Specifically, the proposals from Visa and MasterCard will: voluntarily reduce their respective credit card fees for consumer cards to an average effective rate of 1.5% for a period of five years; ensure that all merchants receive a reduction in credit card fees; provide a greater reduction for small and medium-size enterprises and charities which have the least amount of bargaining power; and require annual verification by an independent third party to ensure compliance.
Last month, our government announced the enhanced code of conduct for the debit and credit card industry. These new changes will make the code even stronger by addressing unfair business practices and improving transparency for merchants and consumers, including new provisions that apply specifically to mobile payments.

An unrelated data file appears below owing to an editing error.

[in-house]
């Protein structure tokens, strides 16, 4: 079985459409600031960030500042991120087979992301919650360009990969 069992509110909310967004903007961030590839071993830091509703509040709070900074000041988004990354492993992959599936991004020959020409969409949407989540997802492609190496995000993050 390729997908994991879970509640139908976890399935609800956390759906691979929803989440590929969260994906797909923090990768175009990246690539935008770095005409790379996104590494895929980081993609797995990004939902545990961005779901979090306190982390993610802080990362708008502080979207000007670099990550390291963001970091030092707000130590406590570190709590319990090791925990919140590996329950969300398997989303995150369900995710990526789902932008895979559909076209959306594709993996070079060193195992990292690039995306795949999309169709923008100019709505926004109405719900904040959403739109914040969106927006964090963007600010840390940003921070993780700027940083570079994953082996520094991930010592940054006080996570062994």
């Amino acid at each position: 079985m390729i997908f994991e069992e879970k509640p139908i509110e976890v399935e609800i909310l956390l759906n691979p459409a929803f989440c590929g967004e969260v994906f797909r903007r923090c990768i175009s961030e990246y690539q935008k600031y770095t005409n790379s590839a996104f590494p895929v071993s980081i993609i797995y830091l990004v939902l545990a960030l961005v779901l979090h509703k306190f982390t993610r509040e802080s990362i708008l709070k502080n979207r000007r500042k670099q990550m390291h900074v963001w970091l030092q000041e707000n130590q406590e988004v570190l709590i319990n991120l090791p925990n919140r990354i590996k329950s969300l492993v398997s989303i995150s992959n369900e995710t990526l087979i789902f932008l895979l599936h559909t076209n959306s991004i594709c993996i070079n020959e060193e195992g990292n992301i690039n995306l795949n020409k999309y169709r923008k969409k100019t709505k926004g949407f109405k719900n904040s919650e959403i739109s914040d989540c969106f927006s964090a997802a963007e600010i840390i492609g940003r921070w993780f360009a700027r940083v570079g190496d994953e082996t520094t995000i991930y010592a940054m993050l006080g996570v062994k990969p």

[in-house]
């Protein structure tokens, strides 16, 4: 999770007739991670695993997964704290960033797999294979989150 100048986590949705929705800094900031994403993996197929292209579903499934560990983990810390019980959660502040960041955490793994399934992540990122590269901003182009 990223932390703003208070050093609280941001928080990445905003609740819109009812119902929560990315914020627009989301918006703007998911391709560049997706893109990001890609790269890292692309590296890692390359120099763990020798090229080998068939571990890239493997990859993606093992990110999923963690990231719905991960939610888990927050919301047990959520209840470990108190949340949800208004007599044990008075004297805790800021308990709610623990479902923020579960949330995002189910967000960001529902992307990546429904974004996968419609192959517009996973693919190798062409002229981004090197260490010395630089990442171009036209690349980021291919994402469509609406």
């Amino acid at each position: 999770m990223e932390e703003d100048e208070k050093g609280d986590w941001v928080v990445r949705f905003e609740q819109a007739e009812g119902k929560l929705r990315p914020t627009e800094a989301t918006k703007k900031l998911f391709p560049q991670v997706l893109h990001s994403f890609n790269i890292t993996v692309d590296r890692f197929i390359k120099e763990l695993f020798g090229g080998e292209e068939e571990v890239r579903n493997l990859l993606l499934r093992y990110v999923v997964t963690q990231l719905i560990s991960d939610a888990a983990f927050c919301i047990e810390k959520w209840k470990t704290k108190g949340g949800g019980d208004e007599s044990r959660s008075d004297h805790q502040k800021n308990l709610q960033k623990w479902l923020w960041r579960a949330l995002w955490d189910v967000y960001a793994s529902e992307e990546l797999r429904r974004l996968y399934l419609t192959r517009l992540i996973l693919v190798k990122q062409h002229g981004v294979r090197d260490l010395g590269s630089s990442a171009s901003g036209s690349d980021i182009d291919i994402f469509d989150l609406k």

The revised code contains several enhancements to address unfair business practices and improve transparency for merchants and consumers, including: extending the application of the code to mobile payments, including new consumer protections for mobile payment users; measures to facilitate the pass-through of credit card fee reductions to merchants; a new complaints handling process available to merchants with code-related complaints; enhanced disclosure requirements that will require plain language disclosure of key contract terms and conditions and merchant fees in information summary boxes on merchant contracts; providing greater flexibility for merchants to exit their contracts without penalty and limiting the automatic renewal of contracts; new branding requirements for premium credit cards to make these cards more easily identifiable to merchants at the point-of-sale; and new disclosure requirements for credit card issuers to inform consumers that apply for premium credit cards that use of these cards may result in higher merchant fees.